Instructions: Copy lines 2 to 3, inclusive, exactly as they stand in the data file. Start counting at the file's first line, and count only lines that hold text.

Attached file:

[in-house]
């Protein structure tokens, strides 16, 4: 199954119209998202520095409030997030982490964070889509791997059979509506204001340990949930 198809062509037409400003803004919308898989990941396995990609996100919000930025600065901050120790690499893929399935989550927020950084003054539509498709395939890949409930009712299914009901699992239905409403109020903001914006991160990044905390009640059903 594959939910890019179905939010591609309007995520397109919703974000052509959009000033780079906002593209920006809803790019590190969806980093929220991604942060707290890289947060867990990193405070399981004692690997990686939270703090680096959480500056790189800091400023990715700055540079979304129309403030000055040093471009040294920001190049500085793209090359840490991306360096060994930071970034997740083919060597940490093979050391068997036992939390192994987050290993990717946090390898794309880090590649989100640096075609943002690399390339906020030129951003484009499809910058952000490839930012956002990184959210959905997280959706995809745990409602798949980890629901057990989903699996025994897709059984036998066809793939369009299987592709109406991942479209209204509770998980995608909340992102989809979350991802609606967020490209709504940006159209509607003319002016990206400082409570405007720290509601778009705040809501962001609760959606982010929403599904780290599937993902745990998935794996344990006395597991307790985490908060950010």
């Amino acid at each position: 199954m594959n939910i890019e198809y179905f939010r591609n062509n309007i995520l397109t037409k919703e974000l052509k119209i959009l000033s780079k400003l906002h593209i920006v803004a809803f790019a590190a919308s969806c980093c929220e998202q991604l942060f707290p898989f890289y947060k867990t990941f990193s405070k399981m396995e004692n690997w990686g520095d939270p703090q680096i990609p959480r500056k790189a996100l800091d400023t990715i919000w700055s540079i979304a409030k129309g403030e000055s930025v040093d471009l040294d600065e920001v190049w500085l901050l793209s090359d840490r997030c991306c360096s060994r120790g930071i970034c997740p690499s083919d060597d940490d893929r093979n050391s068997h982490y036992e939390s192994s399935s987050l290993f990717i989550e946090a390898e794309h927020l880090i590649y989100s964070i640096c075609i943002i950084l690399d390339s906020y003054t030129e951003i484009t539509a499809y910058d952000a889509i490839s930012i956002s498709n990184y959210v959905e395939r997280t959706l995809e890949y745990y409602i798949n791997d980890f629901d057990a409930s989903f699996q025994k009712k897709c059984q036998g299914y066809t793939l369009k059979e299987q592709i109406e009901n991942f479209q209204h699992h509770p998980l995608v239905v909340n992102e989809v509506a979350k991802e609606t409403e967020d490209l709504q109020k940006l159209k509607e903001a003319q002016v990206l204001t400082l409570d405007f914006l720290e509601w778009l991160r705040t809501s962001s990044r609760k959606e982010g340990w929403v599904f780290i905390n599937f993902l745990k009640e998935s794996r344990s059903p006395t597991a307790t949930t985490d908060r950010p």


């Protein structure tokens, strides 16, 4: 199954119209998202520095409030997030982490964070889509791997059979509506204001340990949930 198809062509037409400003803004919308898989990941396995990609996100919000930025600065901050120790690499893929399935989550927020950084003054539509498709395939890949409930009712299914009901699992239905409403109020903001914006991160990044905390009640059903 594959939910890019179905939010591609309007995520397109919703974000052509959009000033780079906002593209920006809803790019590190969806980093929220991604942060707290890289947060867990990193405070399981004692690997990686939270703090680096959480500056790189800091400023990715700055540079979304129309403030000055040093471009040294920001190049500085793209090359840490991306360096060994930071970034997740083919060597940490093979050391068997036992939390192994987050290993990717946090390898794309880090590649989100640096075609943002690399390339906020030129951003484009499809910058952000490839930012956002990184959210959905997280959706995809745990409602798949980890629901057990989903699996025994897709059984036998066809793939369009299987592709109406991942479209209204509770998980995608909340992102989809979350991802609606967020490209709504940006159209509607003319002016990206400082409570405007720290509601778009705040809501962001609760959606982010929403599904780290599937993902745990998935794996344990006395597991307790985490908060950010």
């Amino acid at each position: 199954m594959n939910i890019e198809y179905f939010r591609n062509n309007i995520l397109t037409k919703e974000l052509k119209i959009l000033s780079k400003l906002h593209i920006v803004a809803f790019a590190a919308s969806c980093c929220e998202q991604l942060f707290p898989f890289y947060k867990t990941f990193s405070k399981m396995e004692n690997w990686g520095d939270p703090q680096i990609p959480r500056k790189a996100l800091d400023t990715i919000w700055s540079i979304a409030k129309g403030e000055s930025v040093d471009l040294d600065e920001v190049w500085l901050l793209s090359d840490r997030c991306c360096s060994r120790g930071i970034c997740p690499s083919d060597d940490d893929r093979n050391s068997h982490y036992e939390s192994s399935s987050l290993f990717i989550e946090a390898e794309h927020l880090i590649y989100s964070i640096c075609i943002i950084l690399d390339s906020y003054t030129e951003i484009t539509a499809y910058d952000a889509i490839s930012i956002s498709n990184y959210v959905e395939r997280t959706l995809e890949y745990y409602i798949n791997d980890f629901d057990a409930s989903f699996q025994k009712k897709c059984q036998g299914y066809t793939l369009k059979e299987q592709i109406e009901n991942f479209q209204h699992h509770p998980l995608v239905v909340n992102e989809v509506a979350k991802e609606t409403e967020d490209l709504q109020k940006l159209k509607e903001a003319q002016v990206l204001t400082l409570d405007f914006l720290e509601w778009l991160r705040t809501s962001s990044r609760k959606e982010g340990w929403v599904f780290i905390n599937f993902l745990k009640e998935s794996r344990s059903p006395t597991a307790t949930t985490d908060r950010p």